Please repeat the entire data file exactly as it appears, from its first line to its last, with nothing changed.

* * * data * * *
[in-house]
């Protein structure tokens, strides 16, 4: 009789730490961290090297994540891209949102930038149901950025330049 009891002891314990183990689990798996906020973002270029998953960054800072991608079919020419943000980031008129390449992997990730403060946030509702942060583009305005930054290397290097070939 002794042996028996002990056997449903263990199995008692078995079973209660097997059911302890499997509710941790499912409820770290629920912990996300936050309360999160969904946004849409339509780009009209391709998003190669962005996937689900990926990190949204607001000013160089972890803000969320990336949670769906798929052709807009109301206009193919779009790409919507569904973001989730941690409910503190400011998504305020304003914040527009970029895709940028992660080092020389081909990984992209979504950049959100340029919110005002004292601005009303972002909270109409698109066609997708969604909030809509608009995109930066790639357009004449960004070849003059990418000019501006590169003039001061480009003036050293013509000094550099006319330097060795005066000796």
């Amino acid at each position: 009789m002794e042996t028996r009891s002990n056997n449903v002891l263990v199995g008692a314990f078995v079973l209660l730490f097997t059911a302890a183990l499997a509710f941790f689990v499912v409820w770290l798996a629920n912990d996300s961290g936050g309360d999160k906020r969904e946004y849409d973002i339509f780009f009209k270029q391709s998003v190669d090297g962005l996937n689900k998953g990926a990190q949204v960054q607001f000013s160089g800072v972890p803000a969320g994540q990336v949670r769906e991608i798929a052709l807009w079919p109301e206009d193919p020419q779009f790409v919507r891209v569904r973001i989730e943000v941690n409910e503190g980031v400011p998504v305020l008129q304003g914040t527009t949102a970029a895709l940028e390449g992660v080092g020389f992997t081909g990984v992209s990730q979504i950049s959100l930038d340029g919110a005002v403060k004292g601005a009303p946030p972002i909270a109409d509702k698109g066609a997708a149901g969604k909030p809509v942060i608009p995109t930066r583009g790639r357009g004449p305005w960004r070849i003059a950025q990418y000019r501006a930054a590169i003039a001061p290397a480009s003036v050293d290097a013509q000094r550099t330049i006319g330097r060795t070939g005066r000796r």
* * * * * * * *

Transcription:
[in-house]
């Protein structure tokens, strides 16, 4: 009789730490961290090297994540891209949102930038149901950025330049 009891002891314990183990689990798996906020973002270029998953960054800072991608079919020419943000980031008129390449992997990730403060946030509702942060583009305005930054290397290097070939 002794042996028996002990056997449903263990199995008692078995079973209660097997059911302890499997509710941790499912409820770290629920912990996300936050309360999160969904946004849409339509780009009209391709998003190669962005996937689900990926990190949204607001000013160089972890803000969320990336949670769906798929052709807009109301206009193919779009790409919507569904973001989730941690409910503190400011998504305020304003914040527009970029895709940028992660080092020389081909990984992209979504950049959100340029919110005002004292601005009303972002909270109409698109066609997708969604909030809509608009995109930066790639357009004449960004070849003059990418000019501006590169003039001061480009003036050293013509000094550099006319330097060795005066000796």
């Amino acid at each position: 009789m002794e042996t028996r009891s002990n056997n449903v002891l263990v199995g008692a314990f078995v079973l209660l730490f097997t059911a302890a183990l499997a509710f941790f689990v499912v409820w770290l798996a629920n912990d996300s961290g936050g309360d999160k906020r969904e946004y849409d973002i339509f780009f009209k270029q391709s998003v190669d090297g962005l996937n689900k998953g990926a990190q949204v960054q607001f000013s160089g800072v972890p803000a969320g994540q990336v949670r769906e991608i798929a052709l807009w079919p109301e206009d193919p020419q779009f790409v919507r891209v569904r973001i989730e943000v941690n409910e503190g980031v400011p998504v305020l008129q304003g914040t527009t949102a970029a895709l940028e390449g992660v080092g020389f992997t081909g990984v992209s990730q979504i950049s959100l930038d340029g919110a005002v403060k004292g601005a009303p946030p972002i909270a109409d509702k698109g066609a997708a149901g969604k909030p809509v942060i608009p995109t930066r583009g790639r357009g004449p305005w960004r070849i003059a950025q990418y000019r501006a930054a590169i003039a001061p290397a480009s003036v050293d290097a013509q000094r550099t330049i006319g330097r060795t070939g005066r000796r």